Cortisol or the stress hormone
Cortisol or “stress hormone” is secreted by the adrenal glands in greater quantities in response to alert situations. It is an emergency measure activated by our body to ensure the most effective functioning of organs in critical conditions and in which a quick response is required.
As a result, there will be an increase in heart rate, an increase in the glycemic index (with the relative secretion of glucose), the use of accumulated fats and the transformation of proteins into directly usable energy. At the same time, however, to cope with such an important energy demand, the immune defenses will lower and the possibility of encountering problems and pathologies directly linked to a situation of constant and sometimes useless “alert” will rise. Stress, making the alert situation chronic, causes the onset of numerous pathologies affecting practically all organs.
To keep cortisol levels under control here are some tips regarding the diet:
- Vitamin C and Vitamin B5 are fundamental co-factors for the proper functioning of the adrenal glands
- A multivitamin balance and the intake of a balanced mix of essential minerals, linked to a healthy diet, certainly has positive effects on the state of stress
- Supplementing one’s diet with fatty acids reduces the presence of free radicals and therefore the phenomena of inflammation, although it is important to pay attention to an overdose of Omega3 which could lead to adverse effects.
- Beware of cholesterol which must not be too high or too low. The presence of some saturated fats in the diet can be important. Remember that the total cholesterol level should be between 160 and 180 mg / dL.
- In America they are called Feel Good Food: they are the foods that help you feel better in the greatest periods of stress: there are 10 (below).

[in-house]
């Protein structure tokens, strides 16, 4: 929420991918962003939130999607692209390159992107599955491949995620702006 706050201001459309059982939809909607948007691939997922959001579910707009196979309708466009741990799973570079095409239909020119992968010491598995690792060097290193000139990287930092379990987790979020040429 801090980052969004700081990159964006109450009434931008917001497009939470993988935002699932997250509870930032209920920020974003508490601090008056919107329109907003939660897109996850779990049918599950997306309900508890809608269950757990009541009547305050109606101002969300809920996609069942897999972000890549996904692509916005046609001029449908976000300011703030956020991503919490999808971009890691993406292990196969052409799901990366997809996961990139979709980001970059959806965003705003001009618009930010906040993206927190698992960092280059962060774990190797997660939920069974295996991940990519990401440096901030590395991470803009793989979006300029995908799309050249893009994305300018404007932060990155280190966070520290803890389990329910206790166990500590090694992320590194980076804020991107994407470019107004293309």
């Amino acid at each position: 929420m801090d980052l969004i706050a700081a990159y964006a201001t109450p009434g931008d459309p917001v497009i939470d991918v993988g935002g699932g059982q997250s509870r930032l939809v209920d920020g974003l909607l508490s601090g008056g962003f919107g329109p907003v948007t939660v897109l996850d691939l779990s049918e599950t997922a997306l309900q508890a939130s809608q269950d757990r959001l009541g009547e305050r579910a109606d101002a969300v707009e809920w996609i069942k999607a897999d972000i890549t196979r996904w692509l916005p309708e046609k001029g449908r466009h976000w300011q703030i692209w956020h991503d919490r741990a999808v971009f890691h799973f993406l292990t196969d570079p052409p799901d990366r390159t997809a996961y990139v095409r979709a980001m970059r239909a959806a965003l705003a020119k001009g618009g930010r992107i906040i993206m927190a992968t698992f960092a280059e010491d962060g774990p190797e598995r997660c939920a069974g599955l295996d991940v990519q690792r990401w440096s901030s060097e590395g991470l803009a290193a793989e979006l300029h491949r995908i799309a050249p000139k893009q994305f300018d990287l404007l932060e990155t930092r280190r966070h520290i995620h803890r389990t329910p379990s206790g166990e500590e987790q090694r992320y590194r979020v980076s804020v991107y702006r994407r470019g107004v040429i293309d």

But beyond the simplifications and the more or less scientifically based lists, it is certain that we can count
in the category of “foods of good mood” all those foods containing vitamin E, selenium, iron and essential fatty acids (the well-known Omega 3) elements found in fish. As for vegetables, those with dark green leaves are particularly suitable, a source of antioxidants, Vitamin C and folic acid.
Furthermore, to promote brain activity we must not allow ourselves too abundant or heavy meals, but we must necessarily rely on foods with a low glycemic index such as whole grains, legumes that release sugars more slowly.
10 Feel Good Food to feel better
2 the salmon,
3 the skimmed milk
4 flax seeds
7 the sardines
10 brussels sprouts
Good rules for stress-free living
Dr Thierry Hertoghe, an internationally renowned endocrinologist, advises, before resorting to pharmacological therapies, to consider the possibility of making small but essential changes in your lifestyle.
Here are his simple but valuable tips:
1 do not smoke
2 exercise but do not overdo it
3 do not exceed the consumption of alcohol and caffeine especially in the evening before going to bed
4 eating a balanced diet (no overeating or underfeeding)
“Taking care of ourselves and educating ourselves to lead lifestyles that nourish health and counteract stress is the best service we can do to our well-being”.